According to the report, which is based upon evidence from the latest Survey of Childcare and Early Years Providers, carried out in Spring 2018, it is private providers that charge the most, with fees ‘substantially’ higher than the funding rate at an average of £1.10 more.
The report is by Frontier Economics and NatCen on behalf of the Department for Education (DfE).
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The mean hourly rate charged by private providers for three- and four-year-olds is £5.48.
Voluntary providers’ fees are around 48p higher than the funding they receive, 37p higher for childminders and 49p higher for nursery classes.
However, the fees charged by maintained nursery schools is very close to the funding rate.
The report finds in comparison that there is almost no difference in the hourly fee charged by all settings for two-year-olds and the funding rate for those eligible for the 15 hours.
On average, the mean funding rate is 6p higher than the mean hourly fee.
The biggest difference in fees and funding is with private providers, who charge 28p more than what they receive in funding.
On average, private providers fees are £5.63 per hour for two-year-olds. Childminders charge £4.78.
Just under three-quarters (74 per cent) of settings had additional charges for parents.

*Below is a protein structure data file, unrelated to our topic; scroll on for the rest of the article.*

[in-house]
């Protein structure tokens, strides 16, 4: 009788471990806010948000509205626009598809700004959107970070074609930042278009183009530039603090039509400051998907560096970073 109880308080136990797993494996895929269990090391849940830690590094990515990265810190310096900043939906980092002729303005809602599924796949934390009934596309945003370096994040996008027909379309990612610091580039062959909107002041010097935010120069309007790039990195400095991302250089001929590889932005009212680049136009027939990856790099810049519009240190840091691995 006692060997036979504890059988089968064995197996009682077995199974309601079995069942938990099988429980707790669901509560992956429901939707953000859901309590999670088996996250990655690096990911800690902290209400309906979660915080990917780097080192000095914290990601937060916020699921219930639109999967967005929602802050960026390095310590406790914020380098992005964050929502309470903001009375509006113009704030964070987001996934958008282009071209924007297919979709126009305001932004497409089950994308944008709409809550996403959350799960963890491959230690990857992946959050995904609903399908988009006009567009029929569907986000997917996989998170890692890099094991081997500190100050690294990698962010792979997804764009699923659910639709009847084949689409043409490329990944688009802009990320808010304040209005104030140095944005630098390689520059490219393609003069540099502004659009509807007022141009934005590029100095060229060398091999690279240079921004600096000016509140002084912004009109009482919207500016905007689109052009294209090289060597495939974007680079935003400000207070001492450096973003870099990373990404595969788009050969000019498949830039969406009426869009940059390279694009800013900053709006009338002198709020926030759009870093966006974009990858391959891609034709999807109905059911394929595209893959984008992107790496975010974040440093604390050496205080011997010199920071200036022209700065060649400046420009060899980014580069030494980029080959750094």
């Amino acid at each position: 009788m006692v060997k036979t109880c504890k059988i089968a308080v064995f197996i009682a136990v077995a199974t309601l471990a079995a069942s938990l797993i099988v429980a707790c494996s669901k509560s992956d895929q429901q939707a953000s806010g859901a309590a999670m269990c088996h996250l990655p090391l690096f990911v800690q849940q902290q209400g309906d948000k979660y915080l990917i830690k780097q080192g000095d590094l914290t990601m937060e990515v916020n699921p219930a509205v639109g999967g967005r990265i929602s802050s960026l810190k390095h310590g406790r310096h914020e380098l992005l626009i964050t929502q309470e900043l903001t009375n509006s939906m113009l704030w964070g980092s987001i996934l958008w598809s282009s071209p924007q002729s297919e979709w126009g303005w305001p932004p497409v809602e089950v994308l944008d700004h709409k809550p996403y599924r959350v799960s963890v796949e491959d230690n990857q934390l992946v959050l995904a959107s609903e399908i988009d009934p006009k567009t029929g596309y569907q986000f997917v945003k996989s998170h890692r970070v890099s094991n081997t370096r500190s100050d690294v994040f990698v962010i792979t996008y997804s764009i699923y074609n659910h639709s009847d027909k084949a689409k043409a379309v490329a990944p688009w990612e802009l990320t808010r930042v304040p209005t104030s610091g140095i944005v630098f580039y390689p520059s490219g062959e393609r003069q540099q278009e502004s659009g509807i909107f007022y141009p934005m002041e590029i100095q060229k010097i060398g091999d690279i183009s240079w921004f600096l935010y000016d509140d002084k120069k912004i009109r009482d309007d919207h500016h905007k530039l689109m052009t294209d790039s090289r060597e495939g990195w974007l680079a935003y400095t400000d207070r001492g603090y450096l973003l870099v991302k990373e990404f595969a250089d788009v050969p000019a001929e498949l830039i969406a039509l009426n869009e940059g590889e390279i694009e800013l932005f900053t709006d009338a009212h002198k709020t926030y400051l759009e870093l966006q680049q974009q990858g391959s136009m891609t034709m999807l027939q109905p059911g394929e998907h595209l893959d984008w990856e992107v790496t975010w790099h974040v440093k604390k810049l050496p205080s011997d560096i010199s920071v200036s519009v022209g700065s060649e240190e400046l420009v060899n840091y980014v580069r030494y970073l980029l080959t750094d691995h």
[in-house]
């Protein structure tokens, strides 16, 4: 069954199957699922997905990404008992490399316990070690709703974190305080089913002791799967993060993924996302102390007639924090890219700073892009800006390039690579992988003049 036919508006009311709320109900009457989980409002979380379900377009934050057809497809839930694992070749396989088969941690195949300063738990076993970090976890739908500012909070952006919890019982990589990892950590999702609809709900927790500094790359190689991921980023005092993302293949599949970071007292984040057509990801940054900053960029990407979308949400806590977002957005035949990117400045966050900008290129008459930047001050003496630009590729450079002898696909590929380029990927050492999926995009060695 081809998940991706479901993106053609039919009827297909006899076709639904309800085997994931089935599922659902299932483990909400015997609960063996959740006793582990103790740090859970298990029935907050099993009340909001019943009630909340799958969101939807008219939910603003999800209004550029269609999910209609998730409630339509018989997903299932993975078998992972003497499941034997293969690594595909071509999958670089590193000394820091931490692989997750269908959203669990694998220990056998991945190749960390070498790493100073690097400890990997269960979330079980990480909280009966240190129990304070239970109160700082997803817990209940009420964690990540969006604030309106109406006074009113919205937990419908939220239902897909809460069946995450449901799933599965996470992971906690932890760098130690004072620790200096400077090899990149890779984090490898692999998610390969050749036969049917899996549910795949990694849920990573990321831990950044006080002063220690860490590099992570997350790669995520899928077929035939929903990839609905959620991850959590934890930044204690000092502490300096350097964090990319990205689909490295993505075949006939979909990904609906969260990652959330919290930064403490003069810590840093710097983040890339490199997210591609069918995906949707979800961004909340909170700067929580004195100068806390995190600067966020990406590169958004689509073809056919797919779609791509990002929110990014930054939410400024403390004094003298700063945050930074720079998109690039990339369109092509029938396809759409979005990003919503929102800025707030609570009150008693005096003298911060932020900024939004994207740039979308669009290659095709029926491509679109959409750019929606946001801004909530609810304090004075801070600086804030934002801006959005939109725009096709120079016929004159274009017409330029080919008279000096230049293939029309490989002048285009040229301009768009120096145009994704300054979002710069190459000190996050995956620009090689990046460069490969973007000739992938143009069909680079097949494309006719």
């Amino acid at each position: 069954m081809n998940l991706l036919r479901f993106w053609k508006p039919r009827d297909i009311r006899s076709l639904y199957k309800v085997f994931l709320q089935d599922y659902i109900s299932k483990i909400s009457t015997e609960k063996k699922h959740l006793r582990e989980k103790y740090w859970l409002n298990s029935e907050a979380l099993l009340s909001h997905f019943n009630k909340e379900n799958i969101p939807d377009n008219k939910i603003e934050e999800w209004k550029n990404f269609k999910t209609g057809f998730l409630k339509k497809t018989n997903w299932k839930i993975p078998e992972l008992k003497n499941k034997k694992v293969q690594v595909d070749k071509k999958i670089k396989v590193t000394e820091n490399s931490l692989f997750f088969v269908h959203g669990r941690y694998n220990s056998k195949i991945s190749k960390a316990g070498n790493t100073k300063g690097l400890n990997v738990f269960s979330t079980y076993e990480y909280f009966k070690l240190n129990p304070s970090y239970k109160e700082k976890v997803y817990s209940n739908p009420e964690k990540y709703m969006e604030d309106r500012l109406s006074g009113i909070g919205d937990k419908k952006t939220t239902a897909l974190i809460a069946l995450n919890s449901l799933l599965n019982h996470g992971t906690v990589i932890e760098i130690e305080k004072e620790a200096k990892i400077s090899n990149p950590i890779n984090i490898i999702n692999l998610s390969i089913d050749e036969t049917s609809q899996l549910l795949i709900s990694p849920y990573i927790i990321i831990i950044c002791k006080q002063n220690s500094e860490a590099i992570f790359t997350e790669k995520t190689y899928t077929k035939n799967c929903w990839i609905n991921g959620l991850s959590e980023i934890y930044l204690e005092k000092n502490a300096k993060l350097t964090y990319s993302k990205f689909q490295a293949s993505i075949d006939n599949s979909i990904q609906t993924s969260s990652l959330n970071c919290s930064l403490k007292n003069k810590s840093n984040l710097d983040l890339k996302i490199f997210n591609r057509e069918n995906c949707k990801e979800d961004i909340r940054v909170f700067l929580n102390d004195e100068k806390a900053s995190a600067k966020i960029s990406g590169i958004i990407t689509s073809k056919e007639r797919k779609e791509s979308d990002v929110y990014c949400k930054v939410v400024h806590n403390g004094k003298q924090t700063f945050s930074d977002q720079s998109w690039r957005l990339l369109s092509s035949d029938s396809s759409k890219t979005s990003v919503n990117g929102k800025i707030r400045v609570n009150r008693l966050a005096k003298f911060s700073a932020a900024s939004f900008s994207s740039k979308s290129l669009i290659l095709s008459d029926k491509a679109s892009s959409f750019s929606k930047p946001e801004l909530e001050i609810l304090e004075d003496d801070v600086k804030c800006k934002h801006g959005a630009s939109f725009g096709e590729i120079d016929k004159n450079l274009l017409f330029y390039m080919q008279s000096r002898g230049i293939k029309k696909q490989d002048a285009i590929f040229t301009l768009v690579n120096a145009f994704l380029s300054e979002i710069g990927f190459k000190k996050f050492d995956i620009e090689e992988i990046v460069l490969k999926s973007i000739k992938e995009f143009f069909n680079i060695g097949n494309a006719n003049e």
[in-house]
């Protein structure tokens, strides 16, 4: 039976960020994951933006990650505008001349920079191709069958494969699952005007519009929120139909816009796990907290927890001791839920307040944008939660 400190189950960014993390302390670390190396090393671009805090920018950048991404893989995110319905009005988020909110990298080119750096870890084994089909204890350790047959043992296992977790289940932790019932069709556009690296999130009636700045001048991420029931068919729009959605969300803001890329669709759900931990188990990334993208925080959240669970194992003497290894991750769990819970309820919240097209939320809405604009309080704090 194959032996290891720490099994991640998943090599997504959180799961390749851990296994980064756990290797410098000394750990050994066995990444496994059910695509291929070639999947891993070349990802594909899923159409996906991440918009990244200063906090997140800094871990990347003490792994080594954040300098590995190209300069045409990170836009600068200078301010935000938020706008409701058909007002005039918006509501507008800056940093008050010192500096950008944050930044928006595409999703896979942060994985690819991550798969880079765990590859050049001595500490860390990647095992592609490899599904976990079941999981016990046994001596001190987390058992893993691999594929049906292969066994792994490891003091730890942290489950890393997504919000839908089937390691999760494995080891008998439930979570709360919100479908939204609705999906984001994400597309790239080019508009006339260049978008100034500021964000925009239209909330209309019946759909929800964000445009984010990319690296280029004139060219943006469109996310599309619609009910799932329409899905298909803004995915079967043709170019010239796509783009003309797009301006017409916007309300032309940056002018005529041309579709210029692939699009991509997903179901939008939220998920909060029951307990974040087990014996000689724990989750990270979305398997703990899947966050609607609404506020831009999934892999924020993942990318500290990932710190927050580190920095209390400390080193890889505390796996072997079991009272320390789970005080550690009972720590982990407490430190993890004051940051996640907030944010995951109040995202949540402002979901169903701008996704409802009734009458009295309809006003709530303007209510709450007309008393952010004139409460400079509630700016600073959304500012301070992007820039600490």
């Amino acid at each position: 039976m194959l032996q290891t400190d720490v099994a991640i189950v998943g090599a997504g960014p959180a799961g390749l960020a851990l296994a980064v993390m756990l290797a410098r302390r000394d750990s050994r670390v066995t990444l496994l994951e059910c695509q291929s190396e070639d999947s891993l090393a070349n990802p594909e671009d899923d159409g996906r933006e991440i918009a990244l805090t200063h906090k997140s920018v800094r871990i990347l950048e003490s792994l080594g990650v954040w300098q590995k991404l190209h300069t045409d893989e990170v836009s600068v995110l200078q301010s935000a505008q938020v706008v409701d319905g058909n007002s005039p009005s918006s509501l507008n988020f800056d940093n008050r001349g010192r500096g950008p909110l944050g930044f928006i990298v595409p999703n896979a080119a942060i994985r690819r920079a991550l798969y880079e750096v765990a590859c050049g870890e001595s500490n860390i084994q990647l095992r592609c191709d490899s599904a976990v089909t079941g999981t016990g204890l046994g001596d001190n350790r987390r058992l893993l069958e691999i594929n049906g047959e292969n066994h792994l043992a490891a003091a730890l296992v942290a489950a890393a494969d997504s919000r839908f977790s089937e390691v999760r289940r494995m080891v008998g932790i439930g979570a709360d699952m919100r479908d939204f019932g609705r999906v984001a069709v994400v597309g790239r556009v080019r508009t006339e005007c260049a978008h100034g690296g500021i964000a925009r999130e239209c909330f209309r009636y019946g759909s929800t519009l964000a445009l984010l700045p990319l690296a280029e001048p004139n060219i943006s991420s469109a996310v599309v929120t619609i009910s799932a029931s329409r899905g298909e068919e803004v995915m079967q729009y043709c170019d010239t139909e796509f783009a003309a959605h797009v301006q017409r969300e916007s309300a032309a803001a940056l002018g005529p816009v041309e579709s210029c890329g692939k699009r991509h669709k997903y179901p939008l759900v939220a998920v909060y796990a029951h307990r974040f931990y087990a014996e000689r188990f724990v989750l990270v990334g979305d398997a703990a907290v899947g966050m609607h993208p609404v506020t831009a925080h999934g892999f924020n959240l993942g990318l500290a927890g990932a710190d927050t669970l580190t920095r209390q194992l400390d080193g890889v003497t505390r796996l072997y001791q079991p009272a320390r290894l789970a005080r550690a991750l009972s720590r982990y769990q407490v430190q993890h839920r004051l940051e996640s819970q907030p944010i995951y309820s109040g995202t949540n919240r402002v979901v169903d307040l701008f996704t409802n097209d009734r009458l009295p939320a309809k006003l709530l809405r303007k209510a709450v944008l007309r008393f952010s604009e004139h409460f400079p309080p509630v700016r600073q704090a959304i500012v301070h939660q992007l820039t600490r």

The most common types of charges were for unarranged late pick-ups, followed by one-off activities and meals. Less common were charges for regular activities, snacks and consumables.
Private settings were slightly more likely to say they had additional charges than other providers. Childminders were the least likely.
The report finds that the majority of settings’ income comes from parent fees at 64 per cent, 27 per cent from free entitlement funding and 11 per cent from other sources.
A breakdown per type of setting shows for private providers, the average proportions received are evenly split between free entitlement funding and parent paid fees.
According to the report, medium and large size providers with no children under two, or with SEND, had higher income-to-cost ratios.
It also found that 54 per cent of private providers were breaking even or making a loss, rising to 74 per cent for voluntary settings.
Across all settings, the average hourly pay is £10.19.
The report shows that staff working in private settings receive considerably lower however, with an average pay of £9.33 per hour, while childminders earn an average of £7.46.
This compares to an average hourly rate of £16.96 for staff in nursery classes and £15.66 for maintained nursery school employees.
It finds that almost a quarter of workers aged 25 and over were paid at or below the statutory minimum. This was mainly due to 70 per cent of childminders paying themselves or drawing money from the business implicitly at or below the National Living Wage.
The authors of the report conclude that it would beneficial to carry out further investigation to understand providers’ investment models and how nursery classes ‘appear to be relatively efficient in their use of staff’.
They also say that a ‘substantial proportion of the variation in the financial characteristics is unexplained and it is not clear whether this is driven by differences in efficiency of delivery and/or by differences in the nature of care provided.’
The Early Years Alliance said the research backed up providers’ warnings of underfunding pushing up fees and additional charges for parents and leaving them with no choice but to limit places to children with the fewest additional needs.